Microsoft's Bill Gates Bids Farewell to CES

By Scott Ferguson Print this article Print

Gates acknowledged Apple's iPhone and signaled the importance of new content deals with NBC and others.

LAS VEGAS—In what might have been his final keynote address at an International CES event, Microsoft Chairman Bill Gates opened the 2008 expo with talk about entering a new "digital decade," where his company plans to play a major role.

Gates delivered his final keynote as the full-time leader of Microsoft to a standing-room-only crowd as the 2008 CES began here Jan. 6. While his opening address offered few specifics on the new technology Microsoft has been developing, Gates said the next decade of technology can offer users a rich array of choices and new ways to gather and organize their data.

While Gates will no longer oversee Microsoft's day-to-day operations, he assured the audience that platforms such as the Windows operating system, Windows Live and Windows Mobile will be at the heart of this transformation.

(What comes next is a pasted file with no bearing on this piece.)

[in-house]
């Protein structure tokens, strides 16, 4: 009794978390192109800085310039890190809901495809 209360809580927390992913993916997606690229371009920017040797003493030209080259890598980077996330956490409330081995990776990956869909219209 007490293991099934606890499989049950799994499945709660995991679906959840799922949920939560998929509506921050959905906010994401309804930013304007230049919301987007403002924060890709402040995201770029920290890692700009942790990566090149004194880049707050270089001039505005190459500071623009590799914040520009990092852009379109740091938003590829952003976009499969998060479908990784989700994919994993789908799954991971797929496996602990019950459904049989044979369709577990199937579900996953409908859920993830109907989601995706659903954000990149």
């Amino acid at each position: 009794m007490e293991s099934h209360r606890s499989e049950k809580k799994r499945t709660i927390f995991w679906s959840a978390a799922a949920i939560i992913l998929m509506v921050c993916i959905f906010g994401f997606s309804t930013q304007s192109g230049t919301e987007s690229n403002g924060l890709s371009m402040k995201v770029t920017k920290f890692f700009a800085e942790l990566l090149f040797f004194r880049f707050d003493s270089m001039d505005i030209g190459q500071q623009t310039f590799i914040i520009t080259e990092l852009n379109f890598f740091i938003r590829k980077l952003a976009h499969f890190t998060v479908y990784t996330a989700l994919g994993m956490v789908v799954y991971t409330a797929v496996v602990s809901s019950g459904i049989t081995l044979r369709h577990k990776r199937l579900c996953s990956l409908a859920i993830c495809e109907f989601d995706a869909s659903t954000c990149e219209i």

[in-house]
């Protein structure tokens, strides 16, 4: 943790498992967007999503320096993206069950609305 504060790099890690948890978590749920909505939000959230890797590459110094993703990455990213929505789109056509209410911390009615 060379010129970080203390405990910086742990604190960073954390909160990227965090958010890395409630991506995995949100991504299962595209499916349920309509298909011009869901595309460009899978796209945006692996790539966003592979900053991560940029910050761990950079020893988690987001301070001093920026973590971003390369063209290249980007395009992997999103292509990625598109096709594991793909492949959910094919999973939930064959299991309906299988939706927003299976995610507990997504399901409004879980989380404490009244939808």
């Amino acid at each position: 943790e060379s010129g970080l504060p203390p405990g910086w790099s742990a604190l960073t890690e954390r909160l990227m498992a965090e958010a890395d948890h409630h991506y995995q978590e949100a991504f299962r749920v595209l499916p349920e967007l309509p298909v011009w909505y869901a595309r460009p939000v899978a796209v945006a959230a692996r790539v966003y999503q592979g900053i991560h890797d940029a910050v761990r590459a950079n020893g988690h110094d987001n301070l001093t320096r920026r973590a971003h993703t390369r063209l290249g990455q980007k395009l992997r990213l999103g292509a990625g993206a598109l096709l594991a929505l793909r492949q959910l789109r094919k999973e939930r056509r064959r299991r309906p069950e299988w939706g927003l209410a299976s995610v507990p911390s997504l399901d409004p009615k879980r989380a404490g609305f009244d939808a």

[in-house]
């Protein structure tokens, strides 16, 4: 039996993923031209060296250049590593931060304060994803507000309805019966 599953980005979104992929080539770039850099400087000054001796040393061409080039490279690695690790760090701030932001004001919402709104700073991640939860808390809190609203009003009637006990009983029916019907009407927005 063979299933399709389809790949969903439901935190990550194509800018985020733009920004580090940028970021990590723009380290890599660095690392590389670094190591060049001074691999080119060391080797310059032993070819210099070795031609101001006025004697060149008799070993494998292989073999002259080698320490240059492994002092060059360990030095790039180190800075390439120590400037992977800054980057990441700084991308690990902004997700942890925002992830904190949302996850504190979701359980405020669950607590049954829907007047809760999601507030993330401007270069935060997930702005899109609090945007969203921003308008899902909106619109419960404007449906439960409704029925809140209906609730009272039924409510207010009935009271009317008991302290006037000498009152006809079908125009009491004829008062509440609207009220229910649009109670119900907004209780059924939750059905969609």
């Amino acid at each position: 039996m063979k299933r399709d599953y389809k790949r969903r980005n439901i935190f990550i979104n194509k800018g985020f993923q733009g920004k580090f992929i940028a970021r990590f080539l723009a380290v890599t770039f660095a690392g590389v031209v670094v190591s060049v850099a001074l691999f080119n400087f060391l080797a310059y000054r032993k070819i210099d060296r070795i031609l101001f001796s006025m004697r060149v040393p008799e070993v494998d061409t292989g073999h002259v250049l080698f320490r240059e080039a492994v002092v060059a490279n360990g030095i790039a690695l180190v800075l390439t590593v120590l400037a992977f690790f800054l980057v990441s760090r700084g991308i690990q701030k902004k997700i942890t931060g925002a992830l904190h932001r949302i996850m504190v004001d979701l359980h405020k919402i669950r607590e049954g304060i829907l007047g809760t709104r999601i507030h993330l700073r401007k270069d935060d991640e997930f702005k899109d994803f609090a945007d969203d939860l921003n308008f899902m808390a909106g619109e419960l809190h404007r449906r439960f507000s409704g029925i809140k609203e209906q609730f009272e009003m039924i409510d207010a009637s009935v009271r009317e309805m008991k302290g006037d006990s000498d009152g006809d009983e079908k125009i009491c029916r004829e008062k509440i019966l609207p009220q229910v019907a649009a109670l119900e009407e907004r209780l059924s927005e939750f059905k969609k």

"The trend here is clear—all media and entertainment will be software driven," Gates said during the opening minutes of his keynote. "The first digital decade has been successful. The trend now is to have information wherever you want. To have Web sites that are richer and that allow both business activities as well as consumer activities. Taking the full-screen PC and making it better and better for those experiences and customizing those things so that people get exactly what they want."

While Gates said the market for PCs will remain strong in this new decade, he noted that many of the concepts he talked about will now be delivered on mobile devices, especially PDAs and smartphones.

During his talk, Gates said there were several areas of interest that Microsoft and other companies will be exploring in the next decade. One is delivering applications through the Internet or "in the cloud." The other is the use of more touch screen and voice commands to activate and control the new types of hardware that will come into the market.

Although Gates has a mixed record of offering predictions at CES, he seemed particularly sure about more touch-screen concepts coming into the mainstream. He mentioned Apple's iPhone—his company's main rival—as a successful example of the technology in a mainstream device.

Read the full article at eWEEK.

This article was originally published on 2008-01-07
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